Do journalists think they should help communities understand news?

by | Mar 5, 2018 | Blog

We’re posting a draft today of the second of three surveys. The first one, previously shared, seeks to gauge community “news awareness,” as we’re putting it. This second one is about what the people in the newsroom know, and how they feel, about some principles we’re trying to help them put into practice.

We’re looking for journalists’ views on news literacy, newsroom openness and community engagement (meaning conversation and collaboration that produces more credible news and greater news awareness).

Thumbs up, down and sidewaysWe’re grateful to Talia Stroud and Gina Chen from Center for Media Engagement at the University of Texas/Austin. We asked them to put together a kind all-star collection of great questions others have asked, including their own. Then, with input from media literacy scholar Renee Hobbs of the University of Rhode Island, the American Press Institute and others, they put this survey draft together. We talked it over with them, and suggested some changes, as did our ASU-Cronkite School colleague Hazel Kwon.

We believe the survey will be useful to us, our newsroom collaborators, and others in the field. (Like everything else we’re doing, this is freely available to others for use as they wish.)

Today we are looking for feedback from anyone. Please contact us on social media or email thoughts to We plan to take this “into the field,” as survey researchers like to put it, in the near future. We’re also posting the survey on Medium and our Facebook page, so feel free to leave comments there.


Newsroom Survey on News Engagement

1. How important are each of the following to your news organization? (Adapted from Center for Media Engagement, 2017) Order randomized. “How important” scale: 1 (not at all) to 5 (very much).

a. Being concerned with community issues; b. Focusing on helping people in our community. c. Caring about getting the facts right; d. Explaining to the community how and why we decide what stories to cover; e. Being fair in our reporting; f. Knowing the community well; g. Providing all the related information readers need to fully understand our stories; h. Inviting the community to suggest story ideas or help with reporting; i. Telling the community who our journalists are and what they do.

2. How well do you think that your news organization does each of the following? (Adapted from Gaziano & McGrath, 1986; Johnson & Kaye, 2004; Kiousis, 2001) “How well” scale 1 (not well at all) to 5 (very well). Random order.

a. Is fair in our reporting; b. Is unbiased in our reporting; c. Is accurate in our reporting. d. Is trusted by the community; e. Is credible in our reporting; f. Is transparent with the community about how we do our jobs; g. Engages with the community.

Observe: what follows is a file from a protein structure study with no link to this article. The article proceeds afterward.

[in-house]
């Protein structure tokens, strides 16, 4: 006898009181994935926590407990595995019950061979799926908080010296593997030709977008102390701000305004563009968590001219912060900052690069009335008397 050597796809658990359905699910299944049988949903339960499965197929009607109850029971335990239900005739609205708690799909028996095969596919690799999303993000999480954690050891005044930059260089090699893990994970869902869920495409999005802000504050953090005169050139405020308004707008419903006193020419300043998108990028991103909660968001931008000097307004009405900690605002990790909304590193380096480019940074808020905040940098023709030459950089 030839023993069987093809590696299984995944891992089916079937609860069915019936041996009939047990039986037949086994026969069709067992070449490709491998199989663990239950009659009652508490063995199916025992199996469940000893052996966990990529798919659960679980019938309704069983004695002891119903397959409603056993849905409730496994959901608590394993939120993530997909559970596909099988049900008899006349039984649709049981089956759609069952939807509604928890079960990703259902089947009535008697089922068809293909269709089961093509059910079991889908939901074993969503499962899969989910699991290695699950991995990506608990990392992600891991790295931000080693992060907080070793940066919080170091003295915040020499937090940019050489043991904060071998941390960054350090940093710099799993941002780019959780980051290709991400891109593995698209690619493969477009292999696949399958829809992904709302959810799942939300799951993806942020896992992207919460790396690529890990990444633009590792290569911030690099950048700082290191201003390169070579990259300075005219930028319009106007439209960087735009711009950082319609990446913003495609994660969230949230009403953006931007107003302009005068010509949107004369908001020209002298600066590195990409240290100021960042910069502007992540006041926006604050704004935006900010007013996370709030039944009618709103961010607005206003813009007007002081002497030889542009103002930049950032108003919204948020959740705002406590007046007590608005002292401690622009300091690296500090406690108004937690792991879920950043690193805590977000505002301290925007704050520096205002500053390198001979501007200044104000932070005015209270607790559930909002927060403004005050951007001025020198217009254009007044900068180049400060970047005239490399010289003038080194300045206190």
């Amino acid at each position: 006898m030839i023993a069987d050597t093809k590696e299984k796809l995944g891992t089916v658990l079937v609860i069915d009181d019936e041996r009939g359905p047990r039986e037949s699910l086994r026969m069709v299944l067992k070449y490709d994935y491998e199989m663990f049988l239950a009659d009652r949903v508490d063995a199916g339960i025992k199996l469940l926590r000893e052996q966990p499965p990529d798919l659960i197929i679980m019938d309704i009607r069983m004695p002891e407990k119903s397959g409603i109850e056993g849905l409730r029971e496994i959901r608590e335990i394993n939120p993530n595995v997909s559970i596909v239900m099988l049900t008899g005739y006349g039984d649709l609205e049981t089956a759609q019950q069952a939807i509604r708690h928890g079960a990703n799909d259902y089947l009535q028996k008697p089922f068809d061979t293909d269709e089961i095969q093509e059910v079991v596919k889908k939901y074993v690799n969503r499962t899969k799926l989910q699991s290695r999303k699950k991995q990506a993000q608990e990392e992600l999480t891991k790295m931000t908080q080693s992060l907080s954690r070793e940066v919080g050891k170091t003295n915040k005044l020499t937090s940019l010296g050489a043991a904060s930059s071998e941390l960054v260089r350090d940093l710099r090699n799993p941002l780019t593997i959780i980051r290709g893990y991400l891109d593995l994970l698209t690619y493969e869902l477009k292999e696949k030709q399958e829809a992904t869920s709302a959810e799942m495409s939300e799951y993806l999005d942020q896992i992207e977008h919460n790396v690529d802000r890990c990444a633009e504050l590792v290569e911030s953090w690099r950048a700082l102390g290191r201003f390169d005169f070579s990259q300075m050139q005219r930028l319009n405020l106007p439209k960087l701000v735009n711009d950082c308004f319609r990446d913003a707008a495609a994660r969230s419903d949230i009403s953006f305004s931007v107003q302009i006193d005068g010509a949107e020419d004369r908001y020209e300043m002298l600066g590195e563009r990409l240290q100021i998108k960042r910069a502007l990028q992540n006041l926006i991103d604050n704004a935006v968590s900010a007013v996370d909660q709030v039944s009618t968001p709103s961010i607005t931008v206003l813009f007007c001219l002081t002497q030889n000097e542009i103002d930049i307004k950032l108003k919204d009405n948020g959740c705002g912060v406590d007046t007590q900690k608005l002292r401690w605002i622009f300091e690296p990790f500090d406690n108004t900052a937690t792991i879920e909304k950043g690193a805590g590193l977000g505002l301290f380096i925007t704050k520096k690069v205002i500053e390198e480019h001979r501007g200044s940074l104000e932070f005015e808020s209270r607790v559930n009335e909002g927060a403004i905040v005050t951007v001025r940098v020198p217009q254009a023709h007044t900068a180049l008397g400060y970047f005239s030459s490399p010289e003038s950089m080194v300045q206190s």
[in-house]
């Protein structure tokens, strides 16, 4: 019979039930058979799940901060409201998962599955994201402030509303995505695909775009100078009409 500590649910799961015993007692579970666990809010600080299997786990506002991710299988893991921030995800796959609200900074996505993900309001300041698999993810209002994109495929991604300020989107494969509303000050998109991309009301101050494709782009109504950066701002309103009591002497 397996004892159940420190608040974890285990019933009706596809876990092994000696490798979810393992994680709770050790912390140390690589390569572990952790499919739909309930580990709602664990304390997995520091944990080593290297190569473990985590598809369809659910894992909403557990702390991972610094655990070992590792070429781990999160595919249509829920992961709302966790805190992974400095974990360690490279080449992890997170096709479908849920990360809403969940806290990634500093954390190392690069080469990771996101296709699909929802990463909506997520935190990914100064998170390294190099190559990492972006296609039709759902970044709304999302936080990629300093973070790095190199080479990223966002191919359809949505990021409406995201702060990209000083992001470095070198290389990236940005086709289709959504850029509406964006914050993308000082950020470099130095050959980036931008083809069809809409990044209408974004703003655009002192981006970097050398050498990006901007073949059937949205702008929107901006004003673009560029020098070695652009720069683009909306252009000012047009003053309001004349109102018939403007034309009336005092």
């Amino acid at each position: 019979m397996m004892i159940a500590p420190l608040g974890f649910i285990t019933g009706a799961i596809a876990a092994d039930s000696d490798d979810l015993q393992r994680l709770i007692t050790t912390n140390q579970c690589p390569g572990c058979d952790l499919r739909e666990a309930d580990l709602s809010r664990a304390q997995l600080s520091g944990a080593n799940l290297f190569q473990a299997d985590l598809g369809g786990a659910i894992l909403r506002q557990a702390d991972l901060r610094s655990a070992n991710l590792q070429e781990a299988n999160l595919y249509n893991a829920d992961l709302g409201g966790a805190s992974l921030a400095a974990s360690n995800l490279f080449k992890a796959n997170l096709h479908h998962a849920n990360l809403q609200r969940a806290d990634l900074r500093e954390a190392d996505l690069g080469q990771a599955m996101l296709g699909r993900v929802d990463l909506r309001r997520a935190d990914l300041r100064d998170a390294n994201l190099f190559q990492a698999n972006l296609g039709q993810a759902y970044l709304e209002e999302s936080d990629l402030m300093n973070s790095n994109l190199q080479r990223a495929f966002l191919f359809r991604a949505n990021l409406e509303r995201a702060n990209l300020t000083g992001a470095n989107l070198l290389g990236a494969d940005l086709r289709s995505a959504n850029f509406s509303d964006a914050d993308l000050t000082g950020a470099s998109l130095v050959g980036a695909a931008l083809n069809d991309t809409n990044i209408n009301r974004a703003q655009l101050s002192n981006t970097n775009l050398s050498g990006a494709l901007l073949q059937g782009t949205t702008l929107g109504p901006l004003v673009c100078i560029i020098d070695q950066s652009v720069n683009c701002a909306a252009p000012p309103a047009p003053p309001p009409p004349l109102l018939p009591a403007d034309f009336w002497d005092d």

3. Describe something your news organization did to ask for story ideas or reporting help from the public.

4. Do you think these efforts were successful? Why or why not?

5. Describe something your news organization did to tell people more about who you are or how you decide what stories to cover.

6. Do you think these efforts were successful? Why or why not?

7.  Media Literacy Awareness: How well do you think that your news organization does each of the following? (Adapted from Pew Research, 2017) “How well” scale: 1 (not well at all) to 5 (very well). Random order.

a. Help our community use online resources to find trustworthy information; b. Help our community to search for credible local news information; c. Help our community to create factual information online; d. Help our community share factual information online; e. Host activities for our community to increase transparency.

8. How often do you get asked about how journalism works by members of the community? “How often” scale: 1 (several times a day); 2 (at least once a day); 3 (a few times a week); 4 (once a week); 5 (less than once a week)

9. How effective do you think you are at explaining how journalism works to members of the community? “How effective” scale: 1 (very ineffective) 2 (somewhat ineffective); 3 (neither ineffective nor effective); 4 (somewhat effective); 5 (very effective).

10. Please rank the following, with 1 as your top choice, 2 as your second, and so on — of these factors, which are most critical to the future of journalism? a. Radically different business model(s); b. Radically different distribution model(s); c. Being ready to use the next interfaces (e.g. voice, AP) when they go mainstream; d. Automated content generation using artificial intelligence; e. trust and credibility; f. Detection of deliberately false information in audio and video form; g. Other  _____________________

11. Demographics: <Gender> Male, Female; <Age> State your age as of your last birthday _________; <Education level>  Some high school; High school graduate; Associate’s Degree; Bachelor’s Degree; Master’s Degree /Professional Degree or higher; Prefer Not to Respond; <Race> Asian/Pacific Islander; Black/African American; White/Caucasian; Hispanic/Latino/Latina; Native American/Alaska Native; Other/Multi-racial; Prefer Not to Respond; <Experience> How many years have you worked as a journalist? ______ <Job title> Which of the following best describes your current job? Senior editor; desk editor; photographer/videographer; reporter; columnist; social media managers.  Other ____________________________

(Image by Sean MacEntee —

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